Video Tutorial Understanding OAUTH 2.0, Connecting via Google

In this tutorial I propose to discover part of the Oauth 2.0 protocol by setting up a connection system via Google SignIn

The goal of the OAuth 2.0 protocol

The Oauth protocol is an authorization protocol that allows users to give a site access to data hosted on another site. This mechanism is used by companies like Google, Facebook, Twitter and others to allow users to share their information with third-party applications. It is found very often used to set up a system of "Connection via X".

Step 1: Obtaining the authorization

The first step is to ask the user for the necessary access permissions in order to access the data / actions that interest us.
For this we direct the user to theauthorization url accompanied by specific parameters.

 scope = email &
 access_type = online &
 redirect_uri =&
 response_type = code &
 client_id =
  • The authorization URL can be obtained by consulting the documentation or by querying a discovery file, as is the case for Google for example).
  • The CLIENT_ID can be obtained by creating an application with the service concerned. The creation of the application also allows to customize the appearance of the authorization screen that will be presented to the user.
  • The scope will depend on the services and allows to define the information that one wishes to obtain or the actions that one wishes with the user.
  • The redirect_uri allows to define the URL to which the user will be redirected when he has accepted the permissions. This URL will be responsible for processing authorization information.
  • The access_type allows to define the type of token that one wishes to obtain. "offline" will get a refresh_token that can be used to regenerate an access_token later and thus access the API well after the user acceptance phase.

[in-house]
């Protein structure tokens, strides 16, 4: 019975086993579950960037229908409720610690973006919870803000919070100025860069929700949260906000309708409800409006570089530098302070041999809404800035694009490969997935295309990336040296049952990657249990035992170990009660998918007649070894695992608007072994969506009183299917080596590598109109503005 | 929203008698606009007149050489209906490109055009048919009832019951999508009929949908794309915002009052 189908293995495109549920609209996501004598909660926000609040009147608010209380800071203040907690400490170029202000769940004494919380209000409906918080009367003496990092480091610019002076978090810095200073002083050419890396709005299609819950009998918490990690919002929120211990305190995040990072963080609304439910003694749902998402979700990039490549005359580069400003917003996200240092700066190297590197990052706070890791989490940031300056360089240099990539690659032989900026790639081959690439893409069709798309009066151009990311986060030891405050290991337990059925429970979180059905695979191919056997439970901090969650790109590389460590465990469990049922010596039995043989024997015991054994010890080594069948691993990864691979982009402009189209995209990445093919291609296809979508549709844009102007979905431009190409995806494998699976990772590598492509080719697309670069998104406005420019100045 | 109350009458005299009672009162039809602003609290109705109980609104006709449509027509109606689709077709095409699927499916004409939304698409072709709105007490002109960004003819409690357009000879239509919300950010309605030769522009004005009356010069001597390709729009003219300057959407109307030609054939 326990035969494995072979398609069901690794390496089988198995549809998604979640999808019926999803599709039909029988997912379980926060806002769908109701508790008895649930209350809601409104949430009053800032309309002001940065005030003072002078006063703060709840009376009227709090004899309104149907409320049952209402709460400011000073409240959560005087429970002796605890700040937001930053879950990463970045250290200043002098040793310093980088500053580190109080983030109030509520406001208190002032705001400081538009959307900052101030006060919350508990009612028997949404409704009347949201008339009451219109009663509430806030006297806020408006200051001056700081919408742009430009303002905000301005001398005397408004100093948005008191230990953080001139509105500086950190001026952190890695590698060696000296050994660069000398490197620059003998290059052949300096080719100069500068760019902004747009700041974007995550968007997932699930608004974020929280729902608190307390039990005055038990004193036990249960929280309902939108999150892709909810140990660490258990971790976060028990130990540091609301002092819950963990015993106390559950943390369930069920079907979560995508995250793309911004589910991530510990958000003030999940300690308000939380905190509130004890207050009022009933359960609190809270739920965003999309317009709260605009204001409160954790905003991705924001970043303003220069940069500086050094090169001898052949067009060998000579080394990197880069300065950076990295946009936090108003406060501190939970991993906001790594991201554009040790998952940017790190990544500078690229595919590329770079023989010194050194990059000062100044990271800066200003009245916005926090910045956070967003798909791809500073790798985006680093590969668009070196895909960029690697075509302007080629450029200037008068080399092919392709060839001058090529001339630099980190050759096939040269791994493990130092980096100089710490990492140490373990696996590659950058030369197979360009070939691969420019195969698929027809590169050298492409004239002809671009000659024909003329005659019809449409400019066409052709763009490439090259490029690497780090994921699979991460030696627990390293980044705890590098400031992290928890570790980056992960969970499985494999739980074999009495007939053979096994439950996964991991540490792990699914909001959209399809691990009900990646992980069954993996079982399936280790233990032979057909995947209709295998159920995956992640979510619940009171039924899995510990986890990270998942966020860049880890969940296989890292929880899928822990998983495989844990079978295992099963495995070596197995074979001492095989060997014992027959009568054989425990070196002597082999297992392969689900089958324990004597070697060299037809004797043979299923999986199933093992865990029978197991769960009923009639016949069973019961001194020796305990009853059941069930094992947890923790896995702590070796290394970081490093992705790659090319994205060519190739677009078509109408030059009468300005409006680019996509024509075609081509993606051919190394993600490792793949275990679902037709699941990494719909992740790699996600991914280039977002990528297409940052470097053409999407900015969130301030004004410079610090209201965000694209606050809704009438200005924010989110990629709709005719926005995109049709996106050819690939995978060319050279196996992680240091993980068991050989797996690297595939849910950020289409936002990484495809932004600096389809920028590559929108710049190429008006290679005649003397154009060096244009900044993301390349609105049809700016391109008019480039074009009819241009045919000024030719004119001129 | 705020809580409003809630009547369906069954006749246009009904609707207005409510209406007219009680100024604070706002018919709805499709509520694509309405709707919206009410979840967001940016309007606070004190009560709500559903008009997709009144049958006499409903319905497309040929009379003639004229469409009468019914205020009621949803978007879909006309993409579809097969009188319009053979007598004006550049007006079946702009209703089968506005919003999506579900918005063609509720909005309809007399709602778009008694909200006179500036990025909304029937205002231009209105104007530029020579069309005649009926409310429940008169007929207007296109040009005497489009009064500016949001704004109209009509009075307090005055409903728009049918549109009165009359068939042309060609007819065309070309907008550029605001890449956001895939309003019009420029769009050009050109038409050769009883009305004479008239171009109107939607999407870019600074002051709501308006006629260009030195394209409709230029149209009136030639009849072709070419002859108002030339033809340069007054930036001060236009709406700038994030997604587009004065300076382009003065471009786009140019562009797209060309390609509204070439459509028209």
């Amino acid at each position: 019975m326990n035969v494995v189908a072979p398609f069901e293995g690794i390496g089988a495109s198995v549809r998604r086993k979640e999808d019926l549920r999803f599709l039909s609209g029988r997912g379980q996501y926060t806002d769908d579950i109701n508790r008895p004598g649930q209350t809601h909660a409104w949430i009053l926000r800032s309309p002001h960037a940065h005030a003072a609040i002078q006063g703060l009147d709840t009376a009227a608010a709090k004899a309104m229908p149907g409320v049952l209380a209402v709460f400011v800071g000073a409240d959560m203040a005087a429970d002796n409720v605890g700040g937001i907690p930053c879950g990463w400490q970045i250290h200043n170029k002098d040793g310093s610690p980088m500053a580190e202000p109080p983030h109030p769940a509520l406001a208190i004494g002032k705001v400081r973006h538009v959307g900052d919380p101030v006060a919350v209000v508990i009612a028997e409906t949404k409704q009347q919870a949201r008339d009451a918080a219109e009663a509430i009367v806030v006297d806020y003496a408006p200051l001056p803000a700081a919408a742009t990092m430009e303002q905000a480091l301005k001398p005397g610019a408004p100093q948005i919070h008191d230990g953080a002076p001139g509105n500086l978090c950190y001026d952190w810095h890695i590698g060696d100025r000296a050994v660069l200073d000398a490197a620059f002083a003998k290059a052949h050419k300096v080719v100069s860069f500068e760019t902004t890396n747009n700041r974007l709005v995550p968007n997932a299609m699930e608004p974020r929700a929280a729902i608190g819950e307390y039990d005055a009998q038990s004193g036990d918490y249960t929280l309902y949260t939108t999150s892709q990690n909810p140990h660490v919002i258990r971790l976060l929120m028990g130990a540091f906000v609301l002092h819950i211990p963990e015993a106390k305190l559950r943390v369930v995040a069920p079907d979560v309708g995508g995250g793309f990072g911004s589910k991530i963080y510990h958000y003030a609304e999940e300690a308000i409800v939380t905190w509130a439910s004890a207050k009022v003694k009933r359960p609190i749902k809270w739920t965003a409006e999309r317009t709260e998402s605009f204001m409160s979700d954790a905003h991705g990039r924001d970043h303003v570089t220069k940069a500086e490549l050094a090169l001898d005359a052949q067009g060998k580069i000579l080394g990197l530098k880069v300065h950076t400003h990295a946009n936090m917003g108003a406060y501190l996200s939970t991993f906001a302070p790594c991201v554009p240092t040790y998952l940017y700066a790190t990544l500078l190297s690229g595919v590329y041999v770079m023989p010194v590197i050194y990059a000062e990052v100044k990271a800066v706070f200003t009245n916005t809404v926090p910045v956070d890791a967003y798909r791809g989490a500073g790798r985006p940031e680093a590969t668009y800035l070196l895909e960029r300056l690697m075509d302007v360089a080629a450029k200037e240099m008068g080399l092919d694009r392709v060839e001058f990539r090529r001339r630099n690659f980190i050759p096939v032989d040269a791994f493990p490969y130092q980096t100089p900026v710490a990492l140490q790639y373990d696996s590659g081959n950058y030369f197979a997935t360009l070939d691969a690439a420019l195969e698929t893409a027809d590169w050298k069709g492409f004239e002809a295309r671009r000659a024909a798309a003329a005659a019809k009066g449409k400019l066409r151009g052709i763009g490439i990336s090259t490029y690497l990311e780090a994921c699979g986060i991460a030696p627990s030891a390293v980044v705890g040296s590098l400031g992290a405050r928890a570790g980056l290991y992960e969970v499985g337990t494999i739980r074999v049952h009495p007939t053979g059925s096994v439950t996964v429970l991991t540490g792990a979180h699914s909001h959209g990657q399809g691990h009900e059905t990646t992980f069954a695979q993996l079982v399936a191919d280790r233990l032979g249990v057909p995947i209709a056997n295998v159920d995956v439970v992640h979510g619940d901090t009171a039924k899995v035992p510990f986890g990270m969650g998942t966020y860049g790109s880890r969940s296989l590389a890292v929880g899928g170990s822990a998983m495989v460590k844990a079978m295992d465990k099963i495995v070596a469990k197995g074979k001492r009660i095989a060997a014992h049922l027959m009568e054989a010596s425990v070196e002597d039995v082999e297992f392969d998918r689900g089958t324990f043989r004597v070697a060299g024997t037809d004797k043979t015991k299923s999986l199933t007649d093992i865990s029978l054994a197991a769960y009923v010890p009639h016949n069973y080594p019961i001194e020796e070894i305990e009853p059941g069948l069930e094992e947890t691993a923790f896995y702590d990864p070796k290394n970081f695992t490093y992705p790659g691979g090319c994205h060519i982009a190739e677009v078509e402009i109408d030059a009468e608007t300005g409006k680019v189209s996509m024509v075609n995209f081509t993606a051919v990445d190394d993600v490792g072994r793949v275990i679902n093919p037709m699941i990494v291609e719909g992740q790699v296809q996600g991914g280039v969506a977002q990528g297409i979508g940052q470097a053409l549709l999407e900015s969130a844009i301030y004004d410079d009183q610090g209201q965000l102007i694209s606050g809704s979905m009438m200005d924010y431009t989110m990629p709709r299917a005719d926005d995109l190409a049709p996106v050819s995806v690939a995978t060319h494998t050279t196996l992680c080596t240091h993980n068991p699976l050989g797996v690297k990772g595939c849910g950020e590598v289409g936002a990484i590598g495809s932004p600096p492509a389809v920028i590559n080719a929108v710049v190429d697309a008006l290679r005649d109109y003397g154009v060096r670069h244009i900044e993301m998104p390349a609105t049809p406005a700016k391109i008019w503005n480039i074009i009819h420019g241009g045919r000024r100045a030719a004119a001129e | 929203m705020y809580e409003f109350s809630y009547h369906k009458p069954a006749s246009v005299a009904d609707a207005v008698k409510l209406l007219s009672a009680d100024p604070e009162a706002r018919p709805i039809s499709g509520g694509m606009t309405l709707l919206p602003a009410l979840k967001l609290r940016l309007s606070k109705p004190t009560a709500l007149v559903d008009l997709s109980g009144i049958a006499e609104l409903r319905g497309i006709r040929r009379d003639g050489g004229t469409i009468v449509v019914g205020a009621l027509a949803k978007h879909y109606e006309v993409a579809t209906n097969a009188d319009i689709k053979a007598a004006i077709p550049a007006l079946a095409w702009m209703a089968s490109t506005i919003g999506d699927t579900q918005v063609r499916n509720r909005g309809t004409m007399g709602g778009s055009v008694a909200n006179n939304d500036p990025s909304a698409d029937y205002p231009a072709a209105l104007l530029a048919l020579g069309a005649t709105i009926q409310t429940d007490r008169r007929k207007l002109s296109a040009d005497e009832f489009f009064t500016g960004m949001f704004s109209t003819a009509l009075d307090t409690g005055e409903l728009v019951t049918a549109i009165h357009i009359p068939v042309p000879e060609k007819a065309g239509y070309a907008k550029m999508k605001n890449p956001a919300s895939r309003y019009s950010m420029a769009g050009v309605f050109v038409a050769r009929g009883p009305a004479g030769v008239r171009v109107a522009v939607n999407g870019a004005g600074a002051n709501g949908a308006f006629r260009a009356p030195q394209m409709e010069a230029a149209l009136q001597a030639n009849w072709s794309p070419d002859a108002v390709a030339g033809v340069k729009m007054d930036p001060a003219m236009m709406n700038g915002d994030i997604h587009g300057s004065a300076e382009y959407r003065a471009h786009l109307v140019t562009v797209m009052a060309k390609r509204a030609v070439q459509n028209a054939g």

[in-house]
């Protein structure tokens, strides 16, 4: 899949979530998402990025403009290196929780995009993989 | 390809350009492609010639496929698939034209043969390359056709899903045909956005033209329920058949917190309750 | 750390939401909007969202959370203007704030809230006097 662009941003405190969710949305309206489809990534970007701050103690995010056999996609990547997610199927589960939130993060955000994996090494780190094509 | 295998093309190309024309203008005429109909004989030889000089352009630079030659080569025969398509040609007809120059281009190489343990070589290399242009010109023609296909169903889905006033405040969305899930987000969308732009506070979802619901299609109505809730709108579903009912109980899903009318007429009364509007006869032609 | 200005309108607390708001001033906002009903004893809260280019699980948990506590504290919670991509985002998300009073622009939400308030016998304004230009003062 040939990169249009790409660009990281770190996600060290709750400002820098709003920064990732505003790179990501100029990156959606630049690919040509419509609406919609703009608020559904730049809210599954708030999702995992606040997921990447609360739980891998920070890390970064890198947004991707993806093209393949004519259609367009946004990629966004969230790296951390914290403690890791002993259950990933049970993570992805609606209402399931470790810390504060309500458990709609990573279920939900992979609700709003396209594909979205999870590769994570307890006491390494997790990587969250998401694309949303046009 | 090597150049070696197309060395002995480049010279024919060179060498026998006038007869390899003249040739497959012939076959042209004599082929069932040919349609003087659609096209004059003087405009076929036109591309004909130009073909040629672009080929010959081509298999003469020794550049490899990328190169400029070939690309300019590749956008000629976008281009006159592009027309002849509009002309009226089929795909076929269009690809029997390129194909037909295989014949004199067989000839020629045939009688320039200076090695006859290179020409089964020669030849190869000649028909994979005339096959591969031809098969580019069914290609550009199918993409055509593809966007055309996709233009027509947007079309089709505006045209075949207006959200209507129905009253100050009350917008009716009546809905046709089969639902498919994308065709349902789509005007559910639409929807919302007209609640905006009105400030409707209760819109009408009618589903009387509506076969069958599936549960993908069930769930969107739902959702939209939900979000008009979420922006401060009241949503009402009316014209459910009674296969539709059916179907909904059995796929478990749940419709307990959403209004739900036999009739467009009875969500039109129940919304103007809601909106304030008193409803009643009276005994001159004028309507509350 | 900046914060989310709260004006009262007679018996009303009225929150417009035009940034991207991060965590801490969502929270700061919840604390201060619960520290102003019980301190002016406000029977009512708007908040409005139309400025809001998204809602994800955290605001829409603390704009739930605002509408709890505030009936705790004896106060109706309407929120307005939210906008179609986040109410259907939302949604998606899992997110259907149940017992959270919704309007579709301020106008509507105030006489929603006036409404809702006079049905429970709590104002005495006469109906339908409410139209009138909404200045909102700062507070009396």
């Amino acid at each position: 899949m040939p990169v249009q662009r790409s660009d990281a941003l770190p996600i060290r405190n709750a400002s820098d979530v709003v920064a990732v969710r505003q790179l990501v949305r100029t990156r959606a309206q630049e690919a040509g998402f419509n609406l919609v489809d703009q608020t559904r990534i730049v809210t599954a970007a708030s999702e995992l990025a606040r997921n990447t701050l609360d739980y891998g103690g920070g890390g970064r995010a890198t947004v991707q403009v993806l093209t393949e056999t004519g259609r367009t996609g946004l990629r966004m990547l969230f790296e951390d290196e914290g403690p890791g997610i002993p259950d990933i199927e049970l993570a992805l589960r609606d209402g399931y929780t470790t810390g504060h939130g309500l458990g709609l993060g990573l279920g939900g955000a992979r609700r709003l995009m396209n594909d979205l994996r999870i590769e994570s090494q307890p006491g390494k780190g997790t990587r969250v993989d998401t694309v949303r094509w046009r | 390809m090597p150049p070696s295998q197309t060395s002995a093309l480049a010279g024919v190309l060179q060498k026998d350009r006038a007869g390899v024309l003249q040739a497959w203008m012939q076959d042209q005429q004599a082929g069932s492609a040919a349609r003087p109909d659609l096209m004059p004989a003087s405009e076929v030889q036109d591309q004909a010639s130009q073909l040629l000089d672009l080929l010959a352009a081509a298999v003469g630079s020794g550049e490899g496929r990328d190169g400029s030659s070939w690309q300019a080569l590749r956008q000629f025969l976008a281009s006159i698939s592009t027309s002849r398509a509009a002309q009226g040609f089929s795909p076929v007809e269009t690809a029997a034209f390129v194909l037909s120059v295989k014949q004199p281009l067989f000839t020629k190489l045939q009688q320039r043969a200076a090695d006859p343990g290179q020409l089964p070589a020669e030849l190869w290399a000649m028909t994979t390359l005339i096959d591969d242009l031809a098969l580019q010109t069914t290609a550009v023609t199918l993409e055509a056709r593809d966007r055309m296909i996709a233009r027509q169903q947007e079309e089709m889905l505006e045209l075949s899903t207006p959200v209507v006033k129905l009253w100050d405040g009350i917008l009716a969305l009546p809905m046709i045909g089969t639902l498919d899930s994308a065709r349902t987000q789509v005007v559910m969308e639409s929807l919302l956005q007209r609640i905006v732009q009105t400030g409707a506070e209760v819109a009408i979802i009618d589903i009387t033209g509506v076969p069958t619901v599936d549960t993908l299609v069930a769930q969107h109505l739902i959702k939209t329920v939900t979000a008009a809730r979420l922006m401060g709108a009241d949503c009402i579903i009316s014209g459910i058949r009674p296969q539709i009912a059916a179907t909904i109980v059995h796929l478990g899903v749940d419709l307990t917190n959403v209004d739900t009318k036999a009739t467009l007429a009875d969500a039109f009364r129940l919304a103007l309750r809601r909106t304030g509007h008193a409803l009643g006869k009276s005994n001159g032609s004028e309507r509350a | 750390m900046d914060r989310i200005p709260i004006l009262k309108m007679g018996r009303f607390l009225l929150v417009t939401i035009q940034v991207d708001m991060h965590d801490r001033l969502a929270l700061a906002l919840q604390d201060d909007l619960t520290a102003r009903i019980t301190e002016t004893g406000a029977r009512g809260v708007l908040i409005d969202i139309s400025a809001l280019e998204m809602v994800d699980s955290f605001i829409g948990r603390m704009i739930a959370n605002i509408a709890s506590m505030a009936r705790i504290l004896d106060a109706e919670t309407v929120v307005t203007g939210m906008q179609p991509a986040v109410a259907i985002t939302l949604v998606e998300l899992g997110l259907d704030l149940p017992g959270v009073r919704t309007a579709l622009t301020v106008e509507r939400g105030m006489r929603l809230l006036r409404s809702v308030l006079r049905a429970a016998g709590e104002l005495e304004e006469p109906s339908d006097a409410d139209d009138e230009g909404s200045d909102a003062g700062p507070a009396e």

Step 2: The user accepts the permissions

If the user accepts the permissions, it is automatically redirected to the path defined in parameter with an authorization code.
This authorization code is only valid for a short time and allows to obtain an access token from the service concerned.

curl --request POST 
  --header 'content-type: application / x-www-form-urlencoded'
  --data client_id = 
  --data client_secret = 
  --data code =
  --data redirect_uri = 
  --data grant_type = authorization_code

In exchange for this request we will obtain the access code which will then allow us to access the various APIs of the third party service.

  "access_token": "yaz / eaze.azrjpazroijznfazkvhjzabvkjzbfk",
  "expires_in": 3600,
  "refresh_token": "az / Ezjo.123I21H3INaoeaze123", // if access_type = offline ",
  "token_type": "Bearer",

Step 3: We use the access token

Now that we have the access token it is possible to join it in the header Authorization of our queries in order to access certain API entry points.
For example to retrieve the personal information of the user:

curl --request GET 
  --header 'authorization: Bearer '

Step 4 (in the offline case): Refresh the token

If, during the authorization, you have requested an offline access token you will be able to regenerate a new access token when you wish (This will require using the refresh_token obtained in step 2).

curl --request POST 
  --header 'content-type: application / x-www-form-urlencoded'
  --data client_id = 
  --data client_secret = 
  --data refresh_token = 
  --data grant_type = refresh_token

This allows you to obtain a new access token without having to request the user's authorization again.

Links mentioned in the video